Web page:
Accepting Feedback from Family

When Mordecai asked Esther to plead with the king on behalf of their people, her first response was simple: I can’t do that. It’s not possible. No one can approach the king without being invited, not even me, and I haven’t been invited in over a month. (See Esther 4:11.)

Mordecai’s response was stern:

Think not with thyself that thou shalt escape in the king’s house, more than all the Jews.

For if thou altogether holdest thy peace at this time, then shall there enlargement and deliverance arise to the Jews from another place; but thou and thy father’s house shall be destroyed: and who knoweth whether thou art come to the kingdom for such a time as this?

Esther 4:13-14

Why was Mordecai able so speak so boldly to Esther? In part because they were related. He was her cousin, and he had served as her guardian since her parents’ death. Sister Elaine L. Jack pointed out that those words must have been very difficult for Esther to receive:

Because families are close to our hearts, they make us hurt sometimes…. Did Queen Esther really want to hear from…Mordecai, “Who knoweth whether thou art come … for such a time as this?” (Esth. 4:14.)

Relief Society: A Balm in Gilead,” General Conference, October 1995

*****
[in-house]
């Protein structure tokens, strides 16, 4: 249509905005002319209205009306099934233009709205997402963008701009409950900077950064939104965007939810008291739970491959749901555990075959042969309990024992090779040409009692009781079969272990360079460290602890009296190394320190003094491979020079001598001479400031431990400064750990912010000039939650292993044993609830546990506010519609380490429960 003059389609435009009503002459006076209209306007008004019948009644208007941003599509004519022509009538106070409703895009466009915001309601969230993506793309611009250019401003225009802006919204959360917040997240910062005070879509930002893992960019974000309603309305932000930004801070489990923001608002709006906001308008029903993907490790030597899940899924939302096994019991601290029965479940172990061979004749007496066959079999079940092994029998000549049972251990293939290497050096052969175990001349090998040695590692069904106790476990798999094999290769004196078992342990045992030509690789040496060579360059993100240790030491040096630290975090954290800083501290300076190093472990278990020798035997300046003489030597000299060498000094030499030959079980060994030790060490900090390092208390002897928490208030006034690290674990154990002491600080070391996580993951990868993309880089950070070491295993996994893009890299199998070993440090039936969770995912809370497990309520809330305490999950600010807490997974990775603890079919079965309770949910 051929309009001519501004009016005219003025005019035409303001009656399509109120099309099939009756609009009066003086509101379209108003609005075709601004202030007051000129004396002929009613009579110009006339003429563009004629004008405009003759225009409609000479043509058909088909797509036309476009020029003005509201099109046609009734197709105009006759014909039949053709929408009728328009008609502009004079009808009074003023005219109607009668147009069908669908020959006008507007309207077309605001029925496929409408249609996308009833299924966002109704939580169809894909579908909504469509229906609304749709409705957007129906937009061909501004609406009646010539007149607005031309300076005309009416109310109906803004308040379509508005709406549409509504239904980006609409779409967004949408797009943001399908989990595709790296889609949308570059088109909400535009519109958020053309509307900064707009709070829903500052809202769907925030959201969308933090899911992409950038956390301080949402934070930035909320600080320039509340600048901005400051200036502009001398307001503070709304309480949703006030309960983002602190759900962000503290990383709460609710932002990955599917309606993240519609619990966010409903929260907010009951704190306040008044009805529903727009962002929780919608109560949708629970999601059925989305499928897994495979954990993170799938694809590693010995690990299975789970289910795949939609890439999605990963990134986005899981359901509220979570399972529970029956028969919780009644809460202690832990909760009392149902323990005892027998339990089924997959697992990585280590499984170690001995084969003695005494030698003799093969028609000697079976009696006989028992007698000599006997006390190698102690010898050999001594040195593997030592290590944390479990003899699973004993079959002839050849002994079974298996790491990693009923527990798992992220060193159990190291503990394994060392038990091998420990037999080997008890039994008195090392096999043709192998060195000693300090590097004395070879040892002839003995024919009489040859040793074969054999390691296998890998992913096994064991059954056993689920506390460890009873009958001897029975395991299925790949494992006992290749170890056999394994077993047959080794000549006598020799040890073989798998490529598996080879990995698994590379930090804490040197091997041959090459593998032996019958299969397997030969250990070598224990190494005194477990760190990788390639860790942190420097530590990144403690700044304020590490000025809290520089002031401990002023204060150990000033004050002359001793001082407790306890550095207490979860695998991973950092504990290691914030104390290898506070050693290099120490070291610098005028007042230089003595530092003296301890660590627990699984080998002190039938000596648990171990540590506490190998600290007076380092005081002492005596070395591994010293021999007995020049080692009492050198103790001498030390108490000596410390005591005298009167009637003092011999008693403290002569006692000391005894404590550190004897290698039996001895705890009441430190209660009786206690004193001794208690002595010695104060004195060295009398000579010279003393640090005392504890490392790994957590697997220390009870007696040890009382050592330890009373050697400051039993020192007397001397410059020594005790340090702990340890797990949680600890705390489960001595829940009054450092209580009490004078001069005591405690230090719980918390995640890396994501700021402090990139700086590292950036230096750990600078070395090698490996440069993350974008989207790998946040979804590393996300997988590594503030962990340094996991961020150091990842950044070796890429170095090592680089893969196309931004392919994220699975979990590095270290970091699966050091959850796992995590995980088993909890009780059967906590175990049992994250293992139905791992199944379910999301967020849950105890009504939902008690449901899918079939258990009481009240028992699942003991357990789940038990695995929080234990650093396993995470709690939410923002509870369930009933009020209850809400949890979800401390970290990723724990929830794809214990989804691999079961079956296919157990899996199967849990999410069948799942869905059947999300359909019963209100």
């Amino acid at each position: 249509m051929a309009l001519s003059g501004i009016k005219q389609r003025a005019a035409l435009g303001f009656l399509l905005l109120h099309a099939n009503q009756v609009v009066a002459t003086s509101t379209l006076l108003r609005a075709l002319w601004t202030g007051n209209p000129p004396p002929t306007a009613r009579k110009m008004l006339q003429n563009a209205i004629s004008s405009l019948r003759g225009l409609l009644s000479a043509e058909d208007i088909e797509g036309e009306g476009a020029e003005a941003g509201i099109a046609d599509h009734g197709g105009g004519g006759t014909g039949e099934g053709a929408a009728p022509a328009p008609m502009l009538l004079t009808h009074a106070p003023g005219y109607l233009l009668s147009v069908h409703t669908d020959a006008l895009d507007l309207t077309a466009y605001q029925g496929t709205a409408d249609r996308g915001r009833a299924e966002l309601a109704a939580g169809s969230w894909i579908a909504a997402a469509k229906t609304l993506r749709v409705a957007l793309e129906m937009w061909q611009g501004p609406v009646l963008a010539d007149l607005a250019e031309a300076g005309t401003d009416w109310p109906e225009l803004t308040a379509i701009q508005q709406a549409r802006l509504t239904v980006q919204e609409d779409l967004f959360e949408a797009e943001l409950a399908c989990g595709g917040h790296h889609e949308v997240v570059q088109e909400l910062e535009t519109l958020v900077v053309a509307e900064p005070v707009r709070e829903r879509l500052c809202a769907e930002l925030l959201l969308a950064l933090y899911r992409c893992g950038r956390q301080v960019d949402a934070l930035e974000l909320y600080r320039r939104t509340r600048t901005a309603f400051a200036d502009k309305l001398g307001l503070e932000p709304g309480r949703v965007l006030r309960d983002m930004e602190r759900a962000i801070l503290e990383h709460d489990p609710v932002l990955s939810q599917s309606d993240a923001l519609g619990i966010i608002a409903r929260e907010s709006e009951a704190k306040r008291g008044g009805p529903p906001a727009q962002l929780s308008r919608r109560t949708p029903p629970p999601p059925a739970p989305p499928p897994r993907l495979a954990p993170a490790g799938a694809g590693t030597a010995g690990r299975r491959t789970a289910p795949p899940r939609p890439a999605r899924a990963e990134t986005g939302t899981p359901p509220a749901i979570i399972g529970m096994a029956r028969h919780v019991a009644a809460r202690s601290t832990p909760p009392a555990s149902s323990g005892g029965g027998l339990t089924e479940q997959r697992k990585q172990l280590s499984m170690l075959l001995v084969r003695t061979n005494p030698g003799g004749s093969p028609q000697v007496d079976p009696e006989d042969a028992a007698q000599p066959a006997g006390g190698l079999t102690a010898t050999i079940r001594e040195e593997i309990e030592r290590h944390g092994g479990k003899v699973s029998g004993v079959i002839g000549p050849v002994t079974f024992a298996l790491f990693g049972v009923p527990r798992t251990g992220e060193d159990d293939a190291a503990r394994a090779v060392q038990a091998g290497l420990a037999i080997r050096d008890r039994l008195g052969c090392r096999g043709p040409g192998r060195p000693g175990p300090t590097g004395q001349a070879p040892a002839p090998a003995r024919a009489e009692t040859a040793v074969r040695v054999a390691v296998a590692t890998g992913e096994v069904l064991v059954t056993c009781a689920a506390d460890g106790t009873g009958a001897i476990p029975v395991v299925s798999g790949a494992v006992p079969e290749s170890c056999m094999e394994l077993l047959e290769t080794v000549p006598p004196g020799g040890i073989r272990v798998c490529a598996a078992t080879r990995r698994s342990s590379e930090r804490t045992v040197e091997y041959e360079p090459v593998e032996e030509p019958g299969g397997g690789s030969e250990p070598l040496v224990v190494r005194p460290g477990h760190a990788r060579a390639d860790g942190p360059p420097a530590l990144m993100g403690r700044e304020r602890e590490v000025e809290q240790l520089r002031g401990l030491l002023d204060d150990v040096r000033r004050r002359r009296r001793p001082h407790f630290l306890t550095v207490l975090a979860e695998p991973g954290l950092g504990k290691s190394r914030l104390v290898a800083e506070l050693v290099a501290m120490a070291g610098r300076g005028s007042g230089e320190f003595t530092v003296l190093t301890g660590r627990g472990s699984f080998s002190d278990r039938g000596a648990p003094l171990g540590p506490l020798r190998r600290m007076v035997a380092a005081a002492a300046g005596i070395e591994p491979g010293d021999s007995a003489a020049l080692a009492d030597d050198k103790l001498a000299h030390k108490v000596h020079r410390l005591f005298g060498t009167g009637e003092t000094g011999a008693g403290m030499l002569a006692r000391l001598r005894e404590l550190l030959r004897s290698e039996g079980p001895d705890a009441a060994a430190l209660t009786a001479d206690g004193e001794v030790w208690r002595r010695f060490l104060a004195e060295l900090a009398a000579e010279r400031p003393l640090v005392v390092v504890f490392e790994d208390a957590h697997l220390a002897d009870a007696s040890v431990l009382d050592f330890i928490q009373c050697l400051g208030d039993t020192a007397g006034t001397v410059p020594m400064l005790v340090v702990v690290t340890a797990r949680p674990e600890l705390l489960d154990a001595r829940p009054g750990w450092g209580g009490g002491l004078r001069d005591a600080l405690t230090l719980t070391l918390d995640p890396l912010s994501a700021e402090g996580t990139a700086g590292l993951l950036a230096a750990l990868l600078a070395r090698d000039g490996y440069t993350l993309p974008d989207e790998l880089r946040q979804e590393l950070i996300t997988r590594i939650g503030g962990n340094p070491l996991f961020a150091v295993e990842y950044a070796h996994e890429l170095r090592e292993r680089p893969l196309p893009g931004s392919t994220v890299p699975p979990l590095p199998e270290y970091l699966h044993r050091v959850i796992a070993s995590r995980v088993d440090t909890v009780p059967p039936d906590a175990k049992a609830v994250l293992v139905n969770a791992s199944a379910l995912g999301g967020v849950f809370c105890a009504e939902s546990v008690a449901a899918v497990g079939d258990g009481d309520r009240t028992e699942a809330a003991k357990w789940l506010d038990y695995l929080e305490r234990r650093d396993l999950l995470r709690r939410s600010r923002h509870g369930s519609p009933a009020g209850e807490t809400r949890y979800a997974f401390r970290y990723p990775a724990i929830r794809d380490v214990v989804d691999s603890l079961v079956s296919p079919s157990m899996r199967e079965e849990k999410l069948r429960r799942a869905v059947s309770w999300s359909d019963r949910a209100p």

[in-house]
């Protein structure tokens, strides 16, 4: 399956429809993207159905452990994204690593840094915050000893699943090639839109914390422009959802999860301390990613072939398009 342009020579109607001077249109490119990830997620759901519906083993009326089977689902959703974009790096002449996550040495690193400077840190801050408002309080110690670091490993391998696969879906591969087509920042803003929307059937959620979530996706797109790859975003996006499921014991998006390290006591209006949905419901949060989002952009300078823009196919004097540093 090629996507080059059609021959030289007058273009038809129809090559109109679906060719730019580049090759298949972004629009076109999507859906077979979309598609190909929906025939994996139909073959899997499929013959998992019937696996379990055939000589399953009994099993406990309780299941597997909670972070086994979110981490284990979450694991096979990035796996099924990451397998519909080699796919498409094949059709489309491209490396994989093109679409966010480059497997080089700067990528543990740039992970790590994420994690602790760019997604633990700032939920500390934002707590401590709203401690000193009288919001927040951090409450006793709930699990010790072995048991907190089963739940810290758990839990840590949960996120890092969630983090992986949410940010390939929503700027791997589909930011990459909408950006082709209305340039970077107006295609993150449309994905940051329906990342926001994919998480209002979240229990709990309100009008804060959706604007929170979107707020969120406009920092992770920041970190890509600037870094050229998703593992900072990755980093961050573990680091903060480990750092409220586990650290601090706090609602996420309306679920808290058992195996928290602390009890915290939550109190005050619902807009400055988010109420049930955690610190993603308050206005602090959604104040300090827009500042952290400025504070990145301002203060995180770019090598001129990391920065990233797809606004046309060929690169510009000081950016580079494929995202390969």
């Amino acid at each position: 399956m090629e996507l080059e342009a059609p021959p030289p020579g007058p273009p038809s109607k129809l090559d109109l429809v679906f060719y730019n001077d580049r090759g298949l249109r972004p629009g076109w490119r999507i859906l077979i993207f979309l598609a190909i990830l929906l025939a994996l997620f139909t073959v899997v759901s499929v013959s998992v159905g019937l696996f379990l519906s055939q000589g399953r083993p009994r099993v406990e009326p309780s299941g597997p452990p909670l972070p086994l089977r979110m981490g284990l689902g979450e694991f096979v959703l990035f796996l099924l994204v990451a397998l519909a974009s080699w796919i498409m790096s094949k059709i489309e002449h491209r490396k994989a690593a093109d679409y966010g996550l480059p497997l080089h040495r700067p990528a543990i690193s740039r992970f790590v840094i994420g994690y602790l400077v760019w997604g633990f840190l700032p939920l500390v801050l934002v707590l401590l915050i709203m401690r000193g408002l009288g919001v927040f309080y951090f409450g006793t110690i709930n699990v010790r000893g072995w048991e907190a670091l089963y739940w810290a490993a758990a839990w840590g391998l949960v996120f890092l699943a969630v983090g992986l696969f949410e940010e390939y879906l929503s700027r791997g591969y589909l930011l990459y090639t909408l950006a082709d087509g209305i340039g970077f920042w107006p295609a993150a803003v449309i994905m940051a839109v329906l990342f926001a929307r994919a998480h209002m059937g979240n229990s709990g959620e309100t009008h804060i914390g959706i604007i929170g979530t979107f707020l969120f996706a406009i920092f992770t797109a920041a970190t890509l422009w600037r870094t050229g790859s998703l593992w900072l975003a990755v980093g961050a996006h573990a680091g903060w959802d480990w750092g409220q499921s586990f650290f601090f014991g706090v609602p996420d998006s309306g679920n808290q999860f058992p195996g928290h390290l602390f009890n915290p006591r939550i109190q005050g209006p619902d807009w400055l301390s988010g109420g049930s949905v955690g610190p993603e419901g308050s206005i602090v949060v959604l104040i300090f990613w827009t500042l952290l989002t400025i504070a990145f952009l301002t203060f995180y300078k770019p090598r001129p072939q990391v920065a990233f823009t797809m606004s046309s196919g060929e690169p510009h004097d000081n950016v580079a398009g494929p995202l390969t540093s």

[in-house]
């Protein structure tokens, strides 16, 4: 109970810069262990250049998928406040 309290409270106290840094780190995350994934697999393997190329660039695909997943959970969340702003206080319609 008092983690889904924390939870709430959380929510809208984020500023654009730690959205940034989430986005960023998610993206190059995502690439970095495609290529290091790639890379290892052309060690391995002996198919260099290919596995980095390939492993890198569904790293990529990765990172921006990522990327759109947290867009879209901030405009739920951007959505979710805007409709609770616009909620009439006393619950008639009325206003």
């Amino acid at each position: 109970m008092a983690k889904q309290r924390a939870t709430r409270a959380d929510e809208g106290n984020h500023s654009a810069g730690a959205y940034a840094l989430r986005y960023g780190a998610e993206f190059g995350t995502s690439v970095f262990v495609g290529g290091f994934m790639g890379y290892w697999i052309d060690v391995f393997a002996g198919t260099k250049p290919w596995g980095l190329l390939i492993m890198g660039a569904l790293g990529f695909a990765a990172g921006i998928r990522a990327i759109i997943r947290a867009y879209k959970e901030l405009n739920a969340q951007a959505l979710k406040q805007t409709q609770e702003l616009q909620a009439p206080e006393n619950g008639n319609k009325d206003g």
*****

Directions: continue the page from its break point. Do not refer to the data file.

Family bonds are strong, which enables us to be more direct with one another than would be possible without the relationship. But when we receive difficult messages from family members, we have a choice. We can receive and act on the message like Esther, or we can become defensive and angry.

Laman and Lemuel apparently ignored the stern warnings they received from their father, Lehi. (See 1 Nephi 8:37-38, 2 Nephi 1.) Corianton seems to have responded favorably to corrective feedback from his father, Alma. (See Alma 39:9-13.) When Ammon’s brother Aaron pointed out an apparent lack of humility, Ammon disagreed, but it doesn’t appear to have harmed their relationship. (See Alma 26:10.)

The choice is ours. It’s never fun to receive corrective feedback, but we can often learn from it. Even when we disagree, we can preserve the relationship by responding graciously.

Today, I will listen to difficult messages from family members. I will take seriously their points of view and strive to avoid defensiveness in my response.

Leave a Reply

Fill in your details below or click an icon to log in: Logo

You are commenting using your account. Log Out /  Change )

Twitter picture

You are commenting using your Twitter account. Log Out /  Change )

Facebook photo

You are commenting using your Facebook account. Log Out /  Change )

Connecting to %s

Create a website or blog at

Up ↑

%d bloggers like this: